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Wellbeing support for lymphoedema patients is a UK first

Two lymphoedema psychologists 

People with lymphoedema and Lipalgia Syndrome (lipoedema) in Wales are being offered psychological support through a new service which is the first of its kind in the UK.

The service, which is available across Wales, was established following patient feedback which highlighted the emotional challenges associated with living with these conditions.  Both are long-term conditions for which there is currently no cure.

Lymphoedema is caused by a failure of the lymphatic system, the network of vessels and glands that remove excess fluid and fight infection. Lipalgia Syndrome (lipoedema) is a condition that lays down adipose fat disproportionately in the lower half of the body and primarily affects women. 

The new psychology support service is being introduced to support existing lymphoedema services, which are used by around 25,000 people across Wales.

Dr Jayne Williams, National Lymphoedema Consultant Psychologist for the Lymphoedema Network Wales, said: “People living with lymphoedema and/or Lipalgia Syndrome have been really clear there is an emotional need that isn't being met.

“They would like more support with the emotional parts of self-management of these long-term conditions that is more often available for other lifelong conditions, like cancer and diabetes“

“Lymphoedema requires quite a lot of daily self-management, such as compression treatments, skin care regimes, and lots of physical movement.

“You must fit all this in with work and other aspects of your life, and it can take over and feel overwhelming to manage yourself.

“And of course, conditions such as these impacts thoughts and feelings around relationships, intimacy, body image, and anxiety.”

The service is supported by Value in Health, and based within the National Lymphoedema Team, hosted by Swansea Bay UHB, part of the Lymphoedema Wales Clinical Network, which sees patients from across all seven Welsh health boards.

The number of people diagnosed with Lymphoedema is increasing due to obesity and age-related changes in the population. While a small number of people are born with the condition, many acquire it through infection, cancer and surgery which can damage the lymph nodes.

Unlike the cardiovascular system, the lymphatic system has no pump like the heart, so it needs to circulate by physical movement. People with sedentary lifestyles or who cannot move due to other health conditions are therefore more likely to be prone to lymphoedema, which is most seen as swelling in the legs and arms when the lymph fluid remains in place.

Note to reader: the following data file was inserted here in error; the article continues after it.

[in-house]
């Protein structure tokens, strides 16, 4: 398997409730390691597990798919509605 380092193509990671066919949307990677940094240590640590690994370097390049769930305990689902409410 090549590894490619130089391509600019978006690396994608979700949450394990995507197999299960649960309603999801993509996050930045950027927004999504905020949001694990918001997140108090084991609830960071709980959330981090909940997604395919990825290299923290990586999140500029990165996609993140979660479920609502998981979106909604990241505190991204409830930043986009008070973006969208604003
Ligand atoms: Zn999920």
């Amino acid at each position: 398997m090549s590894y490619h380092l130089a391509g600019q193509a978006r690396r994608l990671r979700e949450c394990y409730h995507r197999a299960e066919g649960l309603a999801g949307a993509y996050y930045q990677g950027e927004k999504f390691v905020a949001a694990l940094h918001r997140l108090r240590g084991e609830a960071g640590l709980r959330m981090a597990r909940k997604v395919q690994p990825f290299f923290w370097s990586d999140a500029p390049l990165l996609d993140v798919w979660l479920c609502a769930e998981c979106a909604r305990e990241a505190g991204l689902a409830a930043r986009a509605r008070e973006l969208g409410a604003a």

Dr Williams has been establishing a wide range of services, including setting up patient psychoeducation support groups with Education Programmes for Patients (EPP Cymru), developing signposting information leaflets, producing videos, providing education and support to colleagues to upskill their psychological knowledge, and developing new service processes and models.  

In February this year, she and the team organised a Living Well with Lymphoedema patient event in the Pierhead Building in Cardiff covering a wide range of areas of self-management for people living with lymphoedema.

An additional psychologist, Dr Nilofer Husain, has recently joined the team, so they are now able to open the service up to provide direct therapeutic support for people living with either condition across Wales.

Local health board lymphoedema therapists can refer people who would like emotional support to cope with the impact lymphoedema or Lipalgia Syndrome has upon their lives, or to help them overcome barriers that impact their self-management of their condition.

One patient who has undergone some of the therapy sessions said: “One of the most significant effects of living with lipoedema/lipalgia is upon my emotional and psychological wellbeing; navigating huge issues and feelings around my body image, buying clothes to fit, and feeling comfortable in my clothes, as well as effects upon intimate relationships and everyday activities that I want to do.

“Given the fact that the most significant impacts are around my emotional and psychological wellbeing, the care and support I have been so fortunate to receive via Jayne and the psychology service have been immensely valuable, extremely compassionate, and sensitive and personalised to me.”

Clinical support has also been provided to staff members via reflective practice, to help better understand the needs of patients.

One said: “Reflective practice with Jayne has encouraged staff within our service to introspectively assess their own behaviours and actions, fostering a deeper understanding of our patients’ needs. This has helped us to refine our skills, enhanced empathy, improved our interactions with patients and each other, ultimately delivering better, more effective and compassionate care.  There has been an increase in resilience and a clear improvement in professional development.”

The Welsh Government Value in Health-funded service is the first of its kind within the UK, with the only comparable service available via a private clinic in Germany.

This week is Mental Health Awareness Week - For more information visit: Mental Health Awareness Week | Mental Health Foundation

Pictured: Dr Jayne Williams and Dr Nilofer Husain

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